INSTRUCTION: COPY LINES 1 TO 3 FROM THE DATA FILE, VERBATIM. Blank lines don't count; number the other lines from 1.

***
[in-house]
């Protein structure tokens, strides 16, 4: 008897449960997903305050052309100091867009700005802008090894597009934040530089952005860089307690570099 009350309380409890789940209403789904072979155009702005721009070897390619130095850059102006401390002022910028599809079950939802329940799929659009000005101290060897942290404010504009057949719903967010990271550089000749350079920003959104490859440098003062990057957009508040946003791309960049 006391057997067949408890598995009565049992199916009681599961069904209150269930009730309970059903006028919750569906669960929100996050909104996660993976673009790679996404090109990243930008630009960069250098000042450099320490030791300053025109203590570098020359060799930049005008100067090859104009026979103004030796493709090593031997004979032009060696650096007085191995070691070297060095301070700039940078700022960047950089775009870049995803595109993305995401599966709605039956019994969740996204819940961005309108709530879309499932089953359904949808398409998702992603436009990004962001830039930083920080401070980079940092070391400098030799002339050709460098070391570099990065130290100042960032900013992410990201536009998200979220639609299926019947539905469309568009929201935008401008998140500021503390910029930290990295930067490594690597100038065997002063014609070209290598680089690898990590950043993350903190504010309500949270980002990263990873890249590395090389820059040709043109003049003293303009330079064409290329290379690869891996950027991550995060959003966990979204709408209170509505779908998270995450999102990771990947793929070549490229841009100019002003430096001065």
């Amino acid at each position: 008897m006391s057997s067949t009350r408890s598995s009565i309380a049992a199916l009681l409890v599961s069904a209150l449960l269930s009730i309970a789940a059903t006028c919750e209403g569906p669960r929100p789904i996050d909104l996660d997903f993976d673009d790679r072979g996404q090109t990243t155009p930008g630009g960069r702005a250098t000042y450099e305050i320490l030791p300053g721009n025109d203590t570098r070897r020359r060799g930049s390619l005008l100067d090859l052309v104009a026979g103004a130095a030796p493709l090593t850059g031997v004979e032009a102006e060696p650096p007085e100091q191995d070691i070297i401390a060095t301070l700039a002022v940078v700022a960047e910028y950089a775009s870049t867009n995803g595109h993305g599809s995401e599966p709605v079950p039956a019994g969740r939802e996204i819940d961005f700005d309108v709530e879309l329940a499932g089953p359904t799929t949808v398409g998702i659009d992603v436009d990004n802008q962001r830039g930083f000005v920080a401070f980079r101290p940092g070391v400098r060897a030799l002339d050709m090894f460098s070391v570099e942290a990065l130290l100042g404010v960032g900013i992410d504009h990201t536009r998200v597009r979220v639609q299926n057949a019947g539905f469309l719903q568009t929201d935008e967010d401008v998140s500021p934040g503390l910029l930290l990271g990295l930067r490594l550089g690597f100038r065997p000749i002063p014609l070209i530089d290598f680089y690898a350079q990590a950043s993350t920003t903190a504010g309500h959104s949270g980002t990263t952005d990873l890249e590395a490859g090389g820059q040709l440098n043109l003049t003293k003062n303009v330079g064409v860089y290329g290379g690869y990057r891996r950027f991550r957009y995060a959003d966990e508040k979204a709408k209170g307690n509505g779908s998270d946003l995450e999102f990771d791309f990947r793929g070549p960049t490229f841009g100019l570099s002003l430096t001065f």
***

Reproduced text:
[in-house]
């Protein structure tokens, strides 16, 4: 008897449960997903305050052309100091867009700005802008090894597009934040530089952005860089307690570099 009350309380409890789940209403789904072979155009702005721009070897390619130095850059102006401390002022910028599809079950939802329940799929659009000005101290060897942290404010504009057949719903967010990271550089000749350079920003959104490859440098003062990057957009508040946003791309960049 006391057997067949408890598995009565049992199916009681599961069904209150269930009730309970059903006028919750569906669960929100996050909104996660993976673009790679996404090109990243930008630009960069250098000042450099320490030791300053025109203590570098020359060799930049005008100067090859104009026979103004030796493709090593031997004979032009060696650096007085191995070691070297060095301070700039940078700022960047950089775009870049995803595109993305995401599966709605039956019994969740996204819940961005309108709530879309499932089953359904949808398409998702992603436009990004962001830039930083920080401070980079940092070391400098030799002339050709460098070391570099990065130290100042960032900013992410990201536009998200979220639609299926019947539905469309568009929201935008401008998140500021503390910029930290990295930067490594690597100038065997002063014609070209290598680089690898990590950043993350903190504010309500949270980002990263990873890249590395090389820059040709043109003049003293303009330079064409290329290379690869891996950027991550995060959003966990979204709408209170509505779908998270995450999102990771990947793929070549490229841009100019002003430096001065």
């Amino acid at each position: 008897m006391s057997s067949t009350r408890s598995s009565i309380a049992a199916l009681l409890v599961s069904a209150l449960l269930s009730i309970a789940a059903t006028c919750e209403g569906p669960r929100p789904i996050d909104l996660d997903f993976d673009d790679r072979g996404q090109t990243t155009p930008g630009g960069r702005a250098t000042y450099e305050i320490l030791p300053g721009n025109d203590t570098r070897r020359r060799g930049s390619l005008l100067d090859l052309v104009a026979g103004a130095a030796p493709l090593t850059g031997v004979e032009a102006e060696p650096p007085e100091q191995d070691i070297i401390a060095t301070l700039a002022v940078v700022a960047e910028y950089a775009s870049t867009n995803g595109h993305g599809s995401e599966p709605v079950p039956a019994g969740r939802e996204i819940d961005f700005d309108v709530e879309l329940a499932g089953p359904t799929t949808v398409g998702i659009d992603v436009d990004n802008q962001r830039g930083f000005v920080a401070f980079r101290p940092g070391v400098r060897a030799l002339d050709m090894f460098s070391v570099e942290a990065l130290l100042g404010v960032g900013i992410d504009h990201t536009r998200v597009r979220v639609q299926n057949a019947g539905f469309l719903q568009t929201d935008e967010d401008v998140s500021p934040g503390l910029l930290l990271g990295l930067r490594l550089g690597f100038r065997p000749i002063p014609l070209i530089d290598f680089y690898a350079q990590a950043s993350t920003t903190a504010g309500h959104s949270g980002t990263t952005d990873l890249e590395a490859g090389g820059q040709l440098n043109l003049t003293k003062n303009v330079g064409v860089y290329g290379g690869y990057r891996r950027f991550r957009y995060a959003d966990e508040k979204a709408k209170g307690n509505g779908s998270d946003l995450e999102f990771d791309f990947r793929g070549p960049t490229f841009g100019l570099s002003l430096t001065f």